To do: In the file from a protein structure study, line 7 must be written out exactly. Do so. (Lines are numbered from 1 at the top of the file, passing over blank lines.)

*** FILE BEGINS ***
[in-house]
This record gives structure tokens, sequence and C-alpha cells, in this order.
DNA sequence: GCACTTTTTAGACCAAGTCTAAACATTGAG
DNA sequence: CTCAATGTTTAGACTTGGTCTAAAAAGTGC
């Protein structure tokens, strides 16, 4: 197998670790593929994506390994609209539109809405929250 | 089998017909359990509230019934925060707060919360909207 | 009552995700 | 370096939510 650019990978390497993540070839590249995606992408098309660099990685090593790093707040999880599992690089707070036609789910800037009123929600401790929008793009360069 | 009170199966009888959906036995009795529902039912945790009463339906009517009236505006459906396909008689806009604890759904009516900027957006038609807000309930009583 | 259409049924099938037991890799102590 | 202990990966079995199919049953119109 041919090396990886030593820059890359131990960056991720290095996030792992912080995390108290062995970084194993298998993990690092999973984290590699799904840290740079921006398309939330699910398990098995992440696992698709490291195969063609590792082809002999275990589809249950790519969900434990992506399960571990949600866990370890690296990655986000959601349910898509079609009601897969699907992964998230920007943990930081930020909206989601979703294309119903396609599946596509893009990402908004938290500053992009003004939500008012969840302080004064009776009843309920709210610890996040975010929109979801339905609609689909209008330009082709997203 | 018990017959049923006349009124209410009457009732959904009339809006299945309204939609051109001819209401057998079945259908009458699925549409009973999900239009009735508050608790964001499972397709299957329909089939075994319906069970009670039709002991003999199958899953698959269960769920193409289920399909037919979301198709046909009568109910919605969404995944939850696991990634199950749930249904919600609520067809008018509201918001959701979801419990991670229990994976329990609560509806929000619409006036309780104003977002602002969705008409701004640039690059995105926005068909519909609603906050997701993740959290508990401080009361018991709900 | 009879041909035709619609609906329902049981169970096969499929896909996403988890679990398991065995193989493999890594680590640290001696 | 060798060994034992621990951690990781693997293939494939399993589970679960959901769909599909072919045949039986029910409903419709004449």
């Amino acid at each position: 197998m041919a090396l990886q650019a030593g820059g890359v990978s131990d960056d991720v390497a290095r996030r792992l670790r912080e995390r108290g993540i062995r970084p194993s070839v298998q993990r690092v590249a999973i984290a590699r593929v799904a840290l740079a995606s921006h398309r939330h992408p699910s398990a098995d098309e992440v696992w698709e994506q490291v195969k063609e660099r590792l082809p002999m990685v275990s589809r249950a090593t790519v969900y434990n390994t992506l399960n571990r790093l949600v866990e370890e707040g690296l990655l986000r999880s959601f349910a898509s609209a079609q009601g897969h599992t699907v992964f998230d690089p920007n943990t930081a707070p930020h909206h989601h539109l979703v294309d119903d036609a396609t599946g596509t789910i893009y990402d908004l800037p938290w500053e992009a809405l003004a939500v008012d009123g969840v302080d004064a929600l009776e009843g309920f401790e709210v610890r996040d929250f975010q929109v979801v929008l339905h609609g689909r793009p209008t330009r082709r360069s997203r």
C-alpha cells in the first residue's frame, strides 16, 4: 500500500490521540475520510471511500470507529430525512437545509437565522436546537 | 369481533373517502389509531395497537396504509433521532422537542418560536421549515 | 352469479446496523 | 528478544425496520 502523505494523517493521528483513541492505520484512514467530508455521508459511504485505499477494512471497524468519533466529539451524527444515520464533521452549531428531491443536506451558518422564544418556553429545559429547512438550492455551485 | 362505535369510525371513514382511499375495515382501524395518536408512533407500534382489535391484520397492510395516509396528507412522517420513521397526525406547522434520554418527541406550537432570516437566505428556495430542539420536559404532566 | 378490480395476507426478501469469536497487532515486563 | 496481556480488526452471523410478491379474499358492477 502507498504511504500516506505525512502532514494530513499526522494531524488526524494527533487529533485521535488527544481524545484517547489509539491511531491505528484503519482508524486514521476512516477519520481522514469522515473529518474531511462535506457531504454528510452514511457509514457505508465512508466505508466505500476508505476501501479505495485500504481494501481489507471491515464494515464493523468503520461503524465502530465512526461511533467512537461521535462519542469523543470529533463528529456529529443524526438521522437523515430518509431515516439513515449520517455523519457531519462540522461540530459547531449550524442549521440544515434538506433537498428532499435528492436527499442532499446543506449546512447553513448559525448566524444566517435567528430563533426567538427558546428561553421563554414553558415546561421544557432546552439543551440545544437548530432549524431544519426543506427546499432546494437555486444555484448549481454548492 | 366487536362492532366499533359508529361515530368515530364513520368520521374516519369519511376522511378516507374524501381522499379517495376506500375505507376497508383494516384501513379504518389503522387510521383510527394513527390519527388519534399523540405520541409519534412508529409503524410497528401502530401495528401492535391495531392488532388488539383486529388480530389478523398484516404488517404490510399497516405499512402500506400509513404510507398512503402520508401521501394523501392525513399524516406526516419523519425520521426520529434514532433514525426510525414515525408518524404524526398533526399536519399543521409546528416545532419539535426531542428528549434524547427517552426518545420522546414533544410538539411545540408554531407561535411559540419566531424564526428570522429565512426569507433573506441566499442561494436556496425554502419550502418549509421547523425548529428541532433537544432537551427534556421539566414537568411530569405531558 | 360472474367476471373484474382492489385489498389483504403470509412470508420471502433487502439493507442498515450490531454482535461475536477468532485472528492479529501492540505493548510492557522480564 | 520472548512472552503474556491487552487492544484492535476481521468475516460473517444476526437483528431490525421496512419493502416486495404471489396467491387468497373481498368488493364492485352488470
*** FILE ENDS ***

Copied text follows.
C-alpha cells in the first residue's frame, strides 16, 4: 500500500490521540475520510471511500470507529430525512437545509437565522436546537 | 369481533373517502389509531395497537396504509433521532422537542418560536421549515 | 352469479446496523 | 528478544425496520 502523505494523517493521528483513541492505520484512514467530508455521508459511504485505499477494512471497524468519533466529539451524527444515520464533521452549531428531491443536506451558518422564544418556553429545559429547512438550492455551485 | 362505535369510525371513514382511499375495515382501524395518536408512533407500534382489535391484520397492510395516509396528507412522517420513521397526525406547522434520554418527541406550537432570516437566505428556495430542539420536559404532566 | 378490480395476507426478501469469536497487532515486563 | 496481556480488526452471523410478491379474499358492477 502507498504511504500516506505525512502532514494530513499526522494531524488526524494527533487529533485521535488527544481524545484517547489509539491511531491505528484503519482508524486514521476512516477519520481522514469522515473529518474531511462535506457531504454528510452514511457509514457505508465512508466505508466505500476508505476501501479505495485500504481494501481489507471491515464494515464493523468503520461503524465502530465512526461511533467512537461521535462519542469523543470529533463528529456529529443524526438521522437523515430518509431515516439513515449520517455523519457531519462540522461540530459547531449550524442549521440544515434538506433537498428532499435528492436527499442532499446543506449546512447553513448559525448566524444566517435567528430563533426567538427558546428561553421563554414553558415546561421544557432546552439543551440545544437548530432549524431544519426543506427546499432546494437555486444555484448549481454548492 | 366487536362492532366499533359508529361515530368515530364513520368520521374516519369519511376522511378516507374524501381522499379517495376506500375505507376497508383494516384501513379504518389503522387510521383510527394513527390519527388519534399523540405520541409519534412508529409503524410497528401502530401495528401492535391495531392488532388488539383486529388480530389478523398484516404488517404490510399497516405499512402500506400509513404510507398512503402520508401521501394523501392525513399524516406526516419523519425520521426520529434514532433514525426510525414515525408518524404524526398533526399536519399543521409546528416545532419539535426531542428528549434524547427517552426518545420522546414533544410538539411545540408554531407561535411559540419566531424564526428570522429565512426569507433573506441566499442561494436556496425554502419550502418549509421547523425548529428541532433537544432537551427534556421539566414537568411530569405531558 | 360472474367476471373484474382492489385489498389483504403470509412470508420471502433487502439493507442498515450490531454482535461475536477468532485472528492479529501492540505493548510492557522480564 | 520472548512472552503474556491487552487492544484492535476481521468475516460473517444476526437483528431490525421496512419493502416486495404471489396467491387468497373481498368488493364492485352488470